Molecular Mechanisms in Scar Formation

Scar formation following injury to skin is a common, unwanted outcome of the wound healing process. Some years ago, as a clinician scientists, we took a note that following surgeries, oral mucosal wounds in the gingiva rarely formed any types of scars. Previous studies using mostly rodent models, that do not very well compare with human situation, also had shown that in oral mucosa wound healing was faster than in skin. To systematically analyze whether, indeed, oral mucosa also forms less scars than skin wounds, we developed a red Duroc model, that has been shown to well mimic human skin wound healing resulting to pathological hypertrophic-like scar formation. Using this model, our recent findings have shown for the first time that oral mucosal wound healing results to significantly reduced scar formation as compared to similar skin wounds. This model now allows us to systematically assess the molecular and cellular signaling networks that are differently regulated in oral mucosal and skin wounds in an animal model that is relevant to the human situation. Data mining using gene expression profiling, proteomics and other tools, has provided us with novel targets to alleviate skin scarring. In addition, our recently developed cell culture tools have provided novel information about the properties of fibroblasts that may be responsible for the wound healing differences in oral mucosa and skin, and maybe harnessed for development of novel skin wound healing modalities. Our previous expertise in other animal models, histological and immunohistochemical techniques, various cell and molecular biology techniques assessing cell-extracellular matrix interaction, proteases, and in fibroblasts and epithelial cell biology will further help to reach this goal. Collectively, these studies have resulted to a number of publications describing distinct features of oral wound healing and phenotypic properties of human gingival fibroblasts at molecular, cellular and tissue level. We have also recently published several invited book chapters and review articles on these topics. As a new field that relates to oral mucosal wound healing, we have recently established a collaboration with researchers in France to study properties of human gingival mesenchymal stem cells, and discovered their novel cartilage and synovial-like differentiation potential.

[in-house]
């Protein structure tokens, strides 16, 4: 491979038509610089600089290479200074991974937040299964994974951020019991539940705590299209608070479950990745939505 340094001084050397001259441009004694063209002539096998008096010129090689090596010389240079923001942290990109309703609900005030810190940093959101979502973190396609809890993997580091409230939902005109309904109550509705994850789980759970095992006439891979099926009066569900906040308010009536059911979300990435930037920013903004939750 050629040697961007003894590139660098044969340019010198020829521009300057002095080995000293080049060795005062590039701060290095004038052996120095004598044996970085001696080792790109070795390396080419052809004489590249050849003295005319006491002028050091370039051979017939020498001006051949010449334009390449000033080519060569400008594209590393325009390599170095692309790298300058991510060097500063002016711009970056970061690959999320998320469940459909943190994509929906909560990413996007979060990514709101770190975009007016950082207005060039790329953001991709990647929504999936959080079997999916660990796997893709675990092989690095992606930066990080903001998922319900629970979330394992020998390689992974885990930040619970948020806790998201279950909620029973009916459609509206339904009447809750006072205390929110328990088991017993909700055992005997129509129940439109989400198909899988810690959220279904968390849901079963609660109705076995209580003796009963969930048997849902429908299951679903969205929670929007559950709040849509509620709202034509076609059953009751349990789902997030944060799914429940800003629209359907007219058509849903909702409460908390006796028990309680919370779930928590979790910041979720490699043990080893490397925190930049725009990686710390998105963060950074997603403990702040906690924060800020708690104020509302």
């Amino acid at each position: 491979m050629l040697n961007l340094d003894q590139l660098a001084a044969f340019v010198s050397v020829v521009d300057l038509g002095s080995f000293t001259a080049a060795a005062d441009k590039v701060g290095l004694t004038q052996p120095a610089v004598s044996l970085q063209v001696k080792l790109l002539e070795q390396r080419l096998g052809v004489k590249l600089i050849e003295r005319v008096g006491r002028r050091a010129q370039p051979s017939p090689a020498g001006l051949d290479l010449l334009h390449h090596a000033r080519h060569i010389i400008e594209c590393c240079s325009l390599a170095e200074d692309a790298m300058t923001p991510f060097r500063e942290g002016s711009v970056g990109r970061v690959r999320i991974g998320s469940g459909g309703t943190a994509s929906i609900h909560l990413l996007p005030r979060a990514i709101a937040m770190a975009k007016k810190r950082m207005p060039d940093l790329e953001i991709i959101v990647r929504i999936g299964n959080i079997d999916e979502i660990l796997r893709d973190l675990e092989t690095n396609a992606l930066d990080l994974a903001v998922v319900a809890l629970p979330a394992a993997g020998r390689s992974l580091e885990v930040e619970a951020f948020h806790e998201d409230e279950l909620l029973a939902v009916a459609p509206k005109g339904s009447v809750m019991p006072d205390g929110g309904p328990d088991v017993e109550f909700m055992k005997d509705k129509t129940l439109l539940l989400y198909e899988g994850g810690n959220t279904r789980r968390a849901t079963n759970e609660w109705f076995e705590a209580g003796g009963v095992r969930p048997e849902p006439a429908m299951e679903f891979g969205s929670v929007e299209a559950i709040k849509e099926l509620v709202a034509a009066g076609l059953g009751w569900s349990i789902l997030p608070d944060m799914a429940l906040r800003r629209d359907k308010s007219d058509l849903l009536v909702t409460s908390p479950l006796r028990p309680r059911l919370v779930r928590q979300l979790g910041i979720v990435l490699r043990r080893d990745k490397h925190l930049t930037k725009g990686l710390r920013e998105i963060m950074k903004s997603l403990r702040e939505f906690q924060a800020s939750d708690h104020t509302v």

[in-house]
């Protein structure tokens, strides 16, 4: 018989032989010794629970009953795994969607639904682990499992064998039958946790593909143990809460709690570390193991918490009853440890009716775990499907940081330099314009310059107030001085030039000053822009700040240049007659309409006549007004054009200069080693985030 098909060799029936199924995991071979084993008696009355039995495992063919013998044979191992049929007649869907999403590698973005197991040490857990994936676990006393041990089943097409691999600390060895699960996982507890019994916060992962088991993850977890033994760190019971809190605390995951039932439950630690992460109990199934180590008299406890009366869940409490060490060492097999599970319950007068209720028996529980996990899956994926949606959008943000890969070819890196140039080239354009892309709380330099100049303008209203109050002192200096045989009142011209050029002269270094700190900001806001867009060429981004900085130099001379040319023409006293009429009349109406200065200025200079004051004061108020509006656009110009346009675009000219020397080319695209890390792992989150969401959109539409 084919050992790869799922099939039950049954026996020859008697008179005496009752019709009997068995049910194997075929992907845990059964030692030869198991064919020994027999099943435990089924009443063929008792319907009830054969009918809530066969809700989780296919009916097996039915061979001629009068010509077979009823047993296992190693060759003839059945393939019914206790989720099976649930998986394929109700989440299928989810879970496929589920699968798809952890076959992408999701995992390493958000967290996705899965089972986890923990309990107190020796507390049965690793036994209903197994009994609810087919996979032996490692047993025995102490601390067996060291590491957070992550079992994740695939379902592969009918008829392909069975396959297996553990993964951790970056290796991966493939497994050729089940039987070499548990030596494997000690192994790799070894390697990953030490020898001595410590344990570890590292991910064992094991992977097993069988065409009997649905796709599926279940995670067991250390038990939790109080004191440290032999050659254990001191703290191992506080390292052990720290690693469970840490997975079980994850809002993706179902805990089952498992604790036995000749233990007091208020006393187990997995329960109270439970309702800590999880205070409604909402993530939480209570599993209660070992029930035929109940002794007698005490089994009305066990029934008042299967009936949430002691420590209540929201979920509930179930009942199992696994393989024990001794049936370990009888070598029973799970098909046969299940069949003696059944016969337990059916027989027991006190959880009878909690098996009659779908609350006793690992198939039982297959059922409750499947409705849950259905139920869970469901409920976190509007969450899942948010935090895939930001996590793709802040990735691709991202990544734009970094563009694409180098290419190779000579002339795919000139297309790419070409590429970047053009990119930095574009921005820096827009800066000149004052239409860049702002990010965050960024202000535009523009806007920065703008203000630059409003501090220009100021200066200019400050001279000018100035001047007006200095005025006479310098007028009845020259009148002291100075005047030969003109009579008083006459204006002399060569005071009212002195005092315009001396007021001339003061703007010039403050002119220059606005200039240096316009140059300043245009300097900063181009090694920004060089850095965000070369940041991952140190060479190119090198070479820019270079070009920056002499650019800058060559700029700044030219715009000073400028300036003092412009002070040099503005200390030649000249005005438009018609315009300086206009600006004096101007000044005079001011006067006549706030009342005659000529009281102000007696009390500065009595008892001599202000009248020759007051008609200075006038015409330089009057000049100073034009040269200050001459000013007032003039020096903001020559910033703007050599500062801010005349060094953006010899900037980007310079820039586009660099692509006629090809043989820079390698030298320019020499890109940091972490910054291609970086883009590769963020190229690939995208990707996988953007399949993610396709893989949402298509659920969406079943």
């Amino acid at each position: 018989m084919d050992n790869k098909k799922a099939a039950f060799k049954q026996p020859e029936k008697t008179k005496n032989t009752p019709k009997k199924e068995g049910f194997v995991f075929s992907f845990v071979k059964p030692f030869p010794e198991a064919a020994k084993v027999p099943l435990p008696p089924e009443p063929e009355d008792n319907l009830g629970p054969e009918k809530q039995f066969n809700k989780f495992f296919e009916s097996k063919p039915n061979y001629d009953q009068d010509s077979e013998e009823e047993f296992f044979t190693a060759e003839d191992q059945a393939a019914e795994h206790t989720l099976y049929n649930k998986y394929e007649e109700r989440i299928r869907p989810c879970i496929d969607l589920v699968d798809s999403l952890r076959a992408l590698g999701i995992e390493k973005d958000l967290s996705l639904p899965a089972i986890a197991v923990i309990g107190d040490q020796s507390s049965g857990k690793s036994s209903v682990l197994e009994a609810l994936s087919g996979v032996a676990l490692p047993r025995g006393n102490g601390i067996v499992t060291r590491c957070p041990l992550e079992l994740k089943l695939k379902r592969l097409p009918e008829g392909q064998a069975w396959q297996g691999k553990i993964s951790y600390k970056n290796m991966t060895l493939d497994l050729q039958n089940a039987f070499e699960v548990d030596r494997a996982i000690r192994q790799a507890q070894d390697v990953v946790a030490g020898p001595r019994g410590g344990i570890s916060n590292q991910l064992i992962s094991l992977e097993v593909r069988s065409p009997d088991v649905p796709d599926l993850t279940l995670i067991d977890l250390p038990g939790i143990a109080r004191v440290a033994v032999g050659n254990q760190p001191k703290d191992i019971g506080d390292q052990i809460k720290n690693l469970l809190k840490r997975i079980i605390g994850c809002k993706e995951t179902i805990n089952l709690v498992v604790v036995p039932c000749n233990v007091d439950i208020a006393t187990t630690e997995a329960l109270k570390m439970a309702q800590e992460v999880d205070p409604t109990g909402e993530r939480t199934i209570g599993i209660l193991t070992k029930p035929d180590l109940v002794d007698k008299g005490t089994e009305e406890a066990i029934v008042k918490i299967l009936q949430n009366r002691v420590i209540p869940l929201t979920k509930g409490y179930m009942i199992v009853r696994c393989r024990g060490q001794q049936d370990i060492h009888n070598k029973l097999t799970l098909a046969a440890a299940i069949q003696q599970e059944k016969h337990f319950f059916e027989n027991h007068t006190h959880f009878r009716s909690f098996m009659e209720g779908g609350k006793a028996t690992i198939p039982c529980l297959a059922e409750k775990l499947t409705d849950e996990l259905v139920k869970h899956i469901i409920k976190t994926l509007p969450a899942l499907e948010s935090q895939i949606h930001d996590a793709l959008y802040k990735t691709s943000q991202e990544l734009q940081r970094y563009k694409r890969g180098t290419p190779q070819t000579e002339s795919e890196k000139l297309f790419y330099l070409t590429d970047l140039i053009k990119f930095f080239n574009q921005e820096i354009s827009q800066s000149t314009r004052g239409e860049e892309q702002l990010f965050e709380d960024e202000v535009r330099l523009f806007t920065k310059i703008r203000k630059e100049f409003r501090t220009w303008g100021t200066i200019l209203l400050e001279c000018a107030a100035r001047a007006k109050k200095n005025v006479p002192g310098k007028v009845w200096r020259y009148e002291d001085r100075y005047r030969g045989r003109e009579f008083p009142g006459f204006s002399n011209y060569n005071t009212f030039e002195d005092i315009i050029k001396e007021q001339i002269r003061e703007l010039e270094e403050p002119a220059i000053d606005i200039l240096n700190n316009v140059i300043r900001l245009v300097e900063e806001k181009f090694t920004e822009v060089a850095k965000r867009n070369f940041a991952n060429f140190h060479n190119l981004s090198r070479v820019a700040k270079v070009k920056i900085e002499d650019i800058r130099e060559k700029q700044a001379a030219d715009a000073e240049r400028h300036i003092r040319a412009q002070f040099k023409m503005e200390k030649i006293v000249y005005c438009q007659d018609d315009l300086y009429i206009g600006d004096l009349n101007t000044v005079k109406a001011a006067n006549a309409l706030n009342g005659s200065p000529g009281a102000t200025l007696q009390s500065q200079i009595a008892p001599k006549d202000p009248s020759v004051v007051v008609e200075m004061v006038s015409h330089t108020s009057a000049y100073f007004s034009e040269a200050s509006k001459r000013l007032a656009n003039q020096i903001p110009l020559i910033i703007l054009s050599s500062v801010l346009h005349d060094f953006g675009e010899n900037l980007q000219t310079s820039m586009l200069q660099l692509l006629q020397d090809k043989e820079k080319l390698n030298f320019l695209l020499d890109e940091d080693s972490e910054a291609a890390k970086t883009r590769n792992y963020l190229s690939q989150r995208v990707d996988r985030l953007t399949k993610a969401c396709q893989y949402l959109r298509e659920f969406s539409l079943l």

• Lari Häkkinen
  • Hannu Larjava

Post Docs

  • Kenneth Mok (2000-2001)
  • Silke Strassburger (1999-2000)

Graduate Students

  • Rana Tarzemany (PhD 2010-)
  • Wesley Mah (MsC 2010-2013)
  • Georgios Giannelis (MSc 2010-2011)
  • Heidar Alimohamad (PhD 2003-2008)
  • Andrea Csiszar (MSc 2003-2006)
  • Stacey Matheson (MSc 2001-2003)

Other Students

  • Dylan Olver (2012-)
  • Kambiz Vatandoost (2013, 2014)
  • Ben Kim (2013)
  • Godwin Cheung (2012, 2013)
  • Seung Hyun Jae (2008-2010)
  • Ji Won Choi (2009)
  • Karen Mak (2007-2008)
  • Aleem Manji (2007, 2008, NORTH)
  • Joyce Wong (2006, NORTH)
  • Eileen Lo (2004, NORTH)

Visiting Scientists and Research Associates

  • Guoqiao Jiang (2003-)
  • Benjamin Fornier (2011-2012)
  • Noora Jaakkola (2011)
  • Olli Oksala (2008)
  • Jae-Jun Ryu (2005-2006)
  • Charles Lim (2003-2005)
  • Johanna Jokinen (2003)
  • Giang Wu (2000-2002)